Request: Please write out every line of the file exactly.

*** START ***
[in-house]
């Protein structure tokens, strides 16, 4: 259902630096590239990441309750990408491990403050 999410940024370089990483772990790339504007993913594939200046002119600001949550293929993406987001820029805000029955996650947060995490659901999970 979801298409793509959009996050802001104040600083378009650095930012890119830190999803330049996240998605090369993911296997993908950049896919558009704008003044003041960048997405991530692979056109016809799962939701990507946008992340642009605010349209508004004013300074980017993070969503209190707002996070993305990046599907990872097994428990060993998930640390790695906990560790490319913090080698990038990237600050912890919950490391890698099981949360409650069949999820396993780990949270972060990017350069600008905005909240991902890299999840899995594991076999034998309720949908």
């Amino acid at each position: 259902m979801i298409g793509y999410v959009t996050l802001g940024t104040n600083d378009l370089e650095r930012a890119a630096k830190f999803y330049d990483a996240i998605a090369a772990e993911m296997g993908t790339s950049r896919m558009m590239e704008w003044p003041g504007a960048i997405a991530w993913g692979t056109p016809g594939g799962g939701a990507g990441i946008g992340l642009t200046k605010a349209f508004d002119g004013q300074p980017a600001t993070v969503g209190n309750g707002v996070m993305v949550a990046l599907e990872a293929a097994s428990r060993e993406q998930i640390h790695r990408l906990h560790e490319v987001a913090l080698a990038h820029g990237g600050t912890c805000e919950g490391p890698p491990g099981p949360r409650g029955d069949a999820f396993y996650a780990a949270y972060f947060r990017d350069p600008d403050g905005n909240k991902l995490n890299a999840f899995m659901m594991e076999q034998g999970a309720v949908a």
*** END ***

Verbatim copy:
[in-house]
């Protein structure tokens, strides 16, 4: 259902630096590239990441309750990408491990403050 999410940024370089990483772990790339504007993913594939200046002119600001949550293929993406987001820029805000029955996650947060995490659901999970 979801298409793509959009996050802001104040600083378009650095930012890119830190999803330049996240998605090369993911296997993908950049896919558009704008003044003041960048997405991530692979056109016809799962939701990507946008992340642009605010349209508004004013300074980017993070969503209190707002996070993305990046599907990872097994428990060993998930640390790695906990560790490319913090080698990038990237600050912890919950490391890698099981949360409650069949999820396993780990949270972060990017350069600008905005909240991902890299999840899995594991076999034998309720949908």
């Amino acid at each position: 259902m979801i298409g793509y999410v959009t996050l802001g940024t104040n600083d378009l370089e650095r930012a890119a630096k830190f999803y330049d990483a996240i998605a090369a772990e993911m296997g993908t790339s950049r896919m558009m590239e704008w003044p003041g504007a960048i997405a991530w993913g692979t056109p016809g594939g799962g939701a990507g990441i946008g992340l642009t200046k605010a349209f508004d002119g004013q300074p980017a600001t993070v969503g209190n309750g707002v996070m993305v949550a990046l599907e990872a293929a097994s428990r060993e993406q998930i640390h790695r990408l906990h560790e490319v987001a913090l080698a990038h820029g990237g600050t912890c805000e919950g490391p890698p491990g099981p949360r409650g029955d069949a999820f396993y996650a780990a949270y972060f947060r990017d350069p600008d403050g905005n909240k991902l995490n890299a999840f899995m659901m594991e076999q034998g999970a309720v949908a």